Sunday, October 23, 2011

Mid-Life Crisis

In the Western World, we have the luxury of having something called a "Mid-Life Crisis."  Most other people are not so fortunate.

Americans are always having one problem or another - usually of the self-inflicted variety.  For many men in America, turning 50, or even 45, results in something called a "Mid-Life Crisis" - which is inaptly named, as it usually occurs after more than half your life is over.

Men at this age often do odd things, like buying expensive, fancy cars or boats, dumping their loyal wives of 20 years in favor of some young cutie from work - or having a clandestine affair on the side.  And many men try - desperately - to reclaim their youth through the use of medications, such as Rogaine and Viagra, and through exercise and diet.

And the rest of the world laughs at them, of course.  So why do they do it?  I think the answer is fairly simple.

At around this age, a person has worked in a field long enough to have the confidence in their talent and abilities.  They also realize, by this stage, exactly how far their careers will go - and for most men, this is not as far as they once hoped (or secretly fantasized about).  Not all of us will end up on the Supreme Court, and and in fact, most of us won't (they only let in nine at a time).

They also realize, too, that their sex life up to this point in their lives, has been marked by half-hearted efforts, conservative actions, and guilt and shame.  And at about this time in their lives, their wives go through menopause and in some instances, stop wanting sex at all.

Like I said, this mid-life crisis is a luxury we can afford in the Western world, simply because we live so long and have so much money and time on our hands to be introspective and think - perhaps too much - about the meaning of our lives.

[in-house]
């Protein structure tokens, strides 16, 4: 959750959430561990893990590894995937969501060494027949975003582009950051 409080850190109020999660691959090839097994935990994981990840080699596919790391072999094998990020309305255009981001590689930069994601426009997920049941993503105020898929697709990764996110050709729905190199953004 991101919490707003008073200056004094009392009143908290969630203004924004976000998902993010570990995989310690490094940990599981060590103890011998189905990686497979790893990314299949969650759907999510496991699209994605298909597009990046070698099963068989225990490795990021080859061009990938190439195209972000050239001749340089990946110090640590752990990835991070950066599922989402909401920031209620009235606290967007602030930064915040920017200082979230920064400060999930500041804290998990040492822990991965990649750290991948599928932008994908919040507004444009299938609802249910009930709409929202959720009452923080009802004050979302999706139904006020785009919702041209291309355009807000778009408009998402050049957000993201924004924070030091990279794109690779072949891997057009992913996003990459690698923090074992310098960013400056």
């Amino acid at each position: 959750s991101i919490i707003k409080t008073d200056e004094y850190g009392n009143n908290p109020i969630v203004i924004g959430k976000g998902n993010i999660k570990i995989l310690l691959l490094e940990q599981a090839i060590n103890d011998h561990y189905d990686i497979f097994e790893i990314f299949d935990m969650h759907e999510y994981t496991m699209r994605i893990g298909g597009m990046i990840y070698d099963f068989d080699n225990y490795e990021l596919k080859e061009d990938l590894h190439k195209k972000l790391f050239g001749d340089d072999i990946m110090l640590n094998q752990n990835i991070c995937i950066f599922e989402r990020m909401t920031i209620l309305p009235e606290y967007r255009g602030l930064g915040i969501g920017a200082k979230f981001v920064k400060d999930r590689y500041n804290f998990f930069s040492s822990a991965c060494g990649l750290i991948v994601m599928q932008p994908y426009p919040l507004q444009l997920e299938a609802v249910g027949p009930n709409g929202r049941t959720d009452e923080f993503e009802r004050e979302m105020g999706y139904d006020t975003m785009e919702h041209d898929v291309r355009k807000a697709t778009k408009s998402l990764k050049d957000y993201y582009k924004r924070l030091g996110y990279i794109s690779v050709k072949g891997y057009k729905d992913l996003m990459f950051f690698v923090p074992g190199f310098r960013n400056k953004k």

So what's the answer?

Well, I think the answer is to admit to your own mortality and your own mediocrity.  When we are young, we all have very bold but undefined plans for our future.  Rarely do these plans work out, and in some instances, success may be followed by catastrophic failure.  This is normal.

Most of us will go through life being unremarkable.  And there is nothing wrong with that at all.  After all, someone has to be a drone, right?  And in fact, most of us have to be.

Where this becomes unhealthy is when a person thinks that their life has to have some "great meaning" or that they need to accomplish "great deeds."  And oftentimes, people who fall into this trap fail to realize that, while they might never write "the Great American Novel", they will in fact, accomplish a lot over their lives, and in fact have accomplished much.

And all that great sex you're missing out on?  Overrated, trust me.  And not worth dumping your wife or turning into "Weekend Dad."

Once you come to grips with the fact that (a) you are going to die, and very soon now, and (b) that you are a pretty unremarkable individual, compared to everyone else, you can move forward and do constructive things with your life - and be happy.

The other path leads to misery and depression.  Denying death is a foolish game.  All the facelifts and toupees in the world will not extend your life at all.  And crying over what "could have been" prevents you from savoring "what is".